From the rivers of the Pacific Northwest to those of Russia and Japan, tenacious adult chum salmon converge on their spawning grounds in autumn and early winter to reinitiate the cycle of life. However, Takaaki Abe from The University of Tokyo, Japan, explains that the odysseys endured by the returning fish are not always equal.
Author: Kathryn Knight
Illustration: Chihiro Kinoshita
Fish returning at the beginning of the spawning season will encounter water temperatures around 20°C, while those returning late in the season often endure temperatures that are 10°C lower. This can make a huge difference to cold-blooded (ectothermic) animals, such as fish, which depend on the environment for their body temperature and metabolic performance. Wondering how the fish adapt to the challenges of migrating at different temperatures, Abe and his colleagues Takashi Kitagawa, Yuya Makiguchi and Katsufumi Sato decided to find out how fish returning to two rivers on the Sanriku coast of northern Japan at different stages of the spawning season cope.
Local fishermen helped the scientists by catching the returning salmon as the animals fought their way up the Kitakami River in October and the Kasshi River in December and January. ‘We often went to the river, maybe 100 days in total’, recalls Abe. Then, the pressure was on to measure the metabolic rates of the animals as the team knew that the returning fish only had 1–2 weeks to live.
Keeping small groups of early-returning Kitakami salmon at temperatures ranging from 12 to 24°C, while the later-returning Kasshi fish were kept in slightly cooler water from 8 to 22°C, the team measured the fish’s oxygen consumption when swimming very slowly and when swimming their hardest against a fast-flowing stream. Then, they transferred the fish to a tank where they could gradually increase the temperature until the animal toppled over, in order to find the highest temperature that the fish could bear, before cooling the water rapidly and allowing them to recover from their hot flush.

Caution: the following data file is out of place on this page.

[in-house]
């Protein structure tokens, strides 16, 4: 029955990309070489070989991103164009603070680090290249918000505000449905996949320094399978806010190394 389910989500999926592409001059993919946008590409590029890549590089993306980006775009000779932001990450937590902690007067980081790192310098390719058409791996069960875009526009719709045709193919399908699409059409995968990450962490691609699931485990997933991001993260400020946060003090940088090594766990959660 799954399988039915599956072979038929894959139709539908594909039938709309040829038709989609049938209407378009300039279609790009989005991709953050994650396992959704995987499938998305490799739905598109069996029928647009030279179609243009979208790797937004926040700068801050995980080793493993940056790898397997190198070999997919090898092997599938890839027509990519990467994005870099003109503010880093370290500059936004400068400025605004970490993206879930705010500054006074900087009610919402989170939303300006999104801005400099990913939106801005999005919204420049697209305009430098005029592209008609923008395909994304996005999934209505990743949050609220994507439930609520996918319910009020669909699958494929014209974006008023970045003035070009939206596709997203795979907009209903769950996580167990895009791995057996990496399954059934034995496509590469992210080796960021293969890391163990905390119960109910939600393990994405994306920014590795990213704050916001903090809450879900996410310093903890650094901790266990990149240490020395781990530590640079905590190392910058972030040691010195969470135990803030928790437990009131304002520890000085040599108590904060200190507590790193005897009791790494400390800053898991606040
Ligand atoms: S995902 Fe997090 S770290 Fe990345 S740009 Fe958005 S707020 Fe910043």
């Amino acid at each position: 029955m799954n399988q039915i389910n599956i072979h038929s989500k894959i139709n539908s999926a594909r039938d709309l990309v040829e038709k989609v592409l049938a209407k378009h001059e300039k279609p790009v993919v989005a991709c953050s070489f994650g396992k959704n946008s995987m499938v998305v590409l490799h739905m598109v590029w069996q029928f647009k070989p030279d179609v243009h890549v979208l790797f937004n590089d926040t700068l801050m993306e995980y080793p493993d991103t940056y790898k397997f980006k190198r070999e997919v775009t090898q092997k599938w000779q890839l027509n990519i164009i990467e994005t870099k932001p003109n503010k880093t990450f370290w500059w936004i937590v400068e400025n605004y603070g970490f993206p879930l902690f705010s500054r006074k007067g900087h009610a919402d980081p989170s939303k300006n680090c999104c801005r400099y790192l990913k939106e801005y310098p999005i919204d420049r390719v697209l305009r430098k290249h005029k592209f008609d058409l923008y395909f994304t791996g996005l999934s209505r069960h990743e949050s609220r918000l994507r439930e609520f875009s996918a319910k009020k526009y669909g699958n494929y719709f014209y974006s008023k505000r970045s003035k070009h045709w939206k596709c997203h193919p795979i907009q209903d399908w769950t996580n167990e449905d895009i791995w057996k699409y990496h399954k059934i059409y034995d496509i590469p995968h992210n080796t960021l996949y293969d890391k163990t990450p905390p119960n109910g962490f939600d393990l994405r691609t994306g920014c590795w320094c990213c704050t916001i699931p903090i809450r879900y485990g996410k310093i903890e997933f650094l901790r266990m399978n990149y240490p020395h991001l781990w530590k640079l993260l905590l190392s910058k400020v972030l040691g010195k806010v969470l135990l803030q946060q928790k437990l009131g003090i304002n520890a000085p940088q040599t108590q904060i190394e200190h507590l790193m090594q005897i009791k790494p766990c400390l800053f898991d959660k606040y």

Calculating the fish’s resting and maximum metabolic rates from their oxygen consumption, and then subtracting the resting metabolic rate from the maximum – to determine their full metabolic range (known as the aerobic scope) – it was clear that the fish from the two rivers had similar aerobic scopes. However, the fish that returned the Kitakami River earlier in the spawning season were better prepared for the warmer temperatures. Their aerobic scope peaked at a temperature that was 3°C higher than the aerobic scope of the winter-returning Kasshi River fish.
The team suspects that the Kitakami fish population, which returns early to a warmer river than their late-returning Kasshi River cousins, adjust their metabolism to enable them to swim upstream in the warmer conditions. And they suspect that this adaptability may help the migrating animals to lower their energy costs during their epic life-long odysseys by seeking deep water at the right temperature.
Reference for the article:
Abe, T. K., Kitagawa, T., Makiguchi, Y. and Sato, K.
(2019). Chum salmon migrating upriver adjust to environmental temperatures through metabolic compensation. J. Exp. Biol. 222, jeb186189.